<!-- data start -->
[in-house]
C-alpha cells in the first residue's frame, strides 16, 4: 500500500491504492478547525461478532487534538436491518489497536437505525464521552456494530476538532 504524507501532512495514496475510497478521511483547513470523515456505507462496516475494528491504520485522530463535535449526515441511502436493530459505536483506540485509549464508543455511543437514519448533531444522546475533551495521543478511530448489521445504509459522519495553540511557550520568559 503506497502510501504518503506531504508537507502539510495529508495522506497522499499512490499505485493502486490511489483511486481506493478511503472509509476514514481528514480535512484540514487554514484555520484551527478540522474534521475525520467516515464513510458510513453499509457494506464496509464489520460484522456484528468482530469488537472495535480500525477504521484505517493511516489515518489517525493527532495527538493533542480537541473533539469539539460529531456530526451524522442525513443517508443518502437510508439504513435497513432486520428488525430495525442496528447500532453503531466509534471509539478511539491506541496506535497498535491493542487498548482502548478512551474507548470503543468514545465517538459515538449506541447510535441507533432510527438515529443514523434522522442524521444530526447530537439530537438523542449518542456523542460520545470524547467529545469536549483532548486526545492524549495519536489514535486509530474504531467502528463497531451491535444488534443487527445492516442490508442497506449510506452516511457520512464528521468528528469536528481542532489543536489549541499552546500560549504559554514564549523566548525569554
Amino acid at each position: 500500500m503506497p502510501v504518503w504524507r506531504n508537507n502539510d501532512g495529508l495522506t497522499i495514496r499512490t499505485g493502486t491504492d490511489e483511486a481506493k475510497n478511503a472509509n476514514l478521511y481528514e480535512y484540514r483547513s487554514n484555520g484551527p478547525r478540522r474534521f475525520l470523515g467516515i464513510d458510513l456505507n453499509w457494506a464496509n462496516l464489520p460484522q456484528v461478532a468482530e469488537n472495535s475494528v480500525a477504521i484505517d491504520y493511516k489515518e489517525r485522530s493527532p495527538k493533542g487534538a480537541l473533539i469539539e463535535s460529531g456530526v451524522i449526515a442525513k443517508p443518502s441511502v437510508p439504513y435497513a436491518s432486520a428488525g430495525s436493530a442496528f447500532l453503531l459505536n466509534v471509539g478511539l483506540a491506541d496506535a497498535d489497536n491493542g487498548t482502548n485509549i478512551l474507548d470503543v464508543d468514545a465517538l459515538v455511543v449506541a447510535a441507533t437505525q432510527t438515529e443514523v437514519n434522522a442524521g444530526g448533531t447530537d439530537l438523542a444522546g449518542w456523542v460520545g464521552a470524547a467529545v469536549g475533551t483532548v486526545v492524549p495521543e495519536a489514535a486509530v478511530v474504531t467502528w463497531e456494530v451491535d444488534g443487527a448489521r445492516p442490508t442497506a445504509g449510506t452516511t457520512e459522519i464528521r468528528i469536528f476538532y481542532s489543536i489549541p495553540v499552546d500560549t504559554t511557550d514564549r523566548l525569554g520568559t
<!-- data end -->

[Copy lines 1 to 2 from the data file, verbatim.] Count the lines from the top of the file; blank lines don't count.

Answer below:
[in-house]
C-alpha cells in the first residue's frame, strides 16, 4: 500500500491504492478547525461478532487534538436491518489497536437505525464521552456494530476538532 504524507501532512495514496475510497478521511483547513470523515456505507462496516475494528491504520485522530463535535449526515441511502436493530459505536483506540485509549464508543455511543437514519448533531444522546475533551495521543478511530448489521445504509459522519495553540511557550520568559 503506497502510501504518503506531504508537507502539510495529508495522506497522499499512490499505485493502486490511489483511486481506493478511503472509509476514514481528514480535512484540514487554514484555520484551527478540522474534521475525520467516515464513510458510513453499509457494506464496509464489520460484522456484528468482530469488537472495535480500525477504521484505517493511516489515518489517525493527532495527538493533542480537541473533539469539539460529531456530526451524522442525513443517508443518502437510508439504513435497513432486520428488525430495525442496528447500532453503531466509534471509539478511539491506541496506535497498535491493542487498548482502548478512551474507548470503543468514545465517538459515538449506541447510535441507533432510527438515529443514523434522522442524521444530526447530537439530537438523542449518542456523542460520545470524547467529545469536549483532548486526545492524549495519536489514535486509530474504531467502528463497531451491535444488534443487527445492516442490508442497506449510506452516511457520512464528521468528528469536528481542532489543536489549541499552546500560549504559554514564549523566548525569554